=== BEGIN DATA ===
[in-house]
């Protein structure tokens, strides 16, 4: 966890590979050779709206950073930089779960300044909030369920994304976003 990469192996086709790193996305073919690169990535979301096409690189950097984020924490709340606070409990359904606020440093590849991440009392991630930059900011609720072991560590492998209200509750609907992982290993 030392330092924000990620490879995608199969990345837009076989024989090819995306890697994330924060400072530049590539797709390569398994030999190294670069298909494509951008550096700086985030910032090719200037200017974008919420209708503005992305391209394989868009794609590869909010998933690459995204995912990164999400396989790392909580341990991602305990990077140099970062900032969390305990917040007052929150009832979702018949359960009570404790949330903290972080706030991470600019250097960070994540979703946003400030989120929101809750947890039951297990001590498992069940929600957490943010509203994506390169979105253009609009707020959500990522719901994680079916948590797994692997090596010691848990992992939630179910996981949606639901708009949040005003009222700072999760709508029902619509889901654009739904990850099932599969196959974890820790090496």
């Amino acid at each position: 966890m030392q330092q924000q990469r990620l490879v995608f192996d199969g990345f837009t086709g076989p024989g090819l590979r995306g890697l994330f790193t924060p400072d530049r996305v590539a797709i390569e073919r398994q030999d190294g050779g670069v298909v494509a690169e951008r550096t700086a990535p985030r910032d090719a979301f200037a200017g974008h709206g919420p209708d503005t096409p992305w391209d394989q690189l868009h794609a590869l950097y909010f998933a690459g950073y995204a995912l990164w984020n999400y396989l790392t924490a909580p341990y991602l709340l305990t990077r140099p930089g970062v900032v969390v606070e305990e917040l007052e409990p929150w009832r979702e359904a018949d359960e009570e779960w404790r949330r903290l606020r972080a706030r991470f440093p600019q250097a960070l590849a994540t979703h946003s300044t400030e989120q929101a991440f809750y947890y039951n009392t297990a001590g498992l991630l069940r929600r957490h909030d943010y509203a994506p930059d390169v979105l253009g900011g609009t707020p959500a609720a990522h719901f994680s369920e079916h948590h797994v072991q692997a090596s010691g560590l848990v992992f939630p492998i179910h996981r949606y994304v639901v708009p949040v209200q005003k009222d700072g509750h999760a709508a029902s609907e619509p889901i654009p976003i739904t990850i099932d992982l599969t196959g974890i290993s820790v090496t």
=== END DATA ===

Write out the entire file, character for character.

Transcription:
[in-house]
């Protein structure tokens, strides 16, 4: 966890590979050779709206950073930089779960300044909030369920994304976003 990469192996086709790193996305073919690169990535979301096409690189950097984020924490709340606070409990359904606020440093590849991440009392991630930059900011609720072991560590492998209200509750609907992982290993 030392330092924000990620490879995608199969990345837009076989024989090819995306890697994330924060400072530049590539797709390569398994030999190294670069298909494509951008550096700086985030910032090719200037200017974008919420209708503005992305391209394989868009794609590869909010998933690459995204995912990164999400396989790392909580341990991602305990990077140099970062900032969390305990917040007052929150009832979702018949359960009570404790949330903290972080706030991470600019250097960070994540979703946003400030989120929101809750947890039951297990001590498992069940929600957490943010509203994506390169979105253009609009707020959500990522719901994680079916948590797994692997090596010691848990992992939630179910996981949606639901708009949040005003009222700072999760709508029902619509889901654009739904990850099932599969196959974890820790090496």
């Amino acid at each position: 966890m030392q330092q924000q990469r990620l490879v995608f192996d199969g990345f837009t086709g076989p024989g090819l590979r995306g890697l994330f790193t924060p400072d530049r996305v590539a797709i390569e073919r398994q030999d190294g050779g670069v298909v494509a690169e951008r550096t700086a990535p985030r910032d090719a979301f200037a200017g974008h709206g919420p209708d503005t096409p992305w391209d394989q690189l868009h794609a590869l950097y909010f998933a690459g950073y995204a995912l990164w984020n999400y396989l790392t924490a909580p341990y991602l709340l305990t990077r140099p930089g970062v900032v969390v606070e305990e917040l007052e409990p929150w009832r979702e359904a018949d359960e009570e779960w404790r949330r903290l606020r972080a706030r991470f440093p600019q250097a960070l590849a994540t979703h946003s300044t400030e989120q929101a991440f809750y947890y039951n009392t297990a001590g498992l991630l069940r929600r957490h909030d943010y509203a994506p930059d390169v979105l253009g900011g609009t707020p959500a609720a990522h719901f994680s369920e079916h948590h797994v072991q692997a090596s010691g560590l848990v992992f939630p492998i179910h996981r949606y994304v639901v708009p949040v209200q005003k009222d700072g509750h999760a709508a029902s609907e619509p889901i654009p976003i739904t990850i099932d992982l599969t196959g974890i290993s820790v090496t």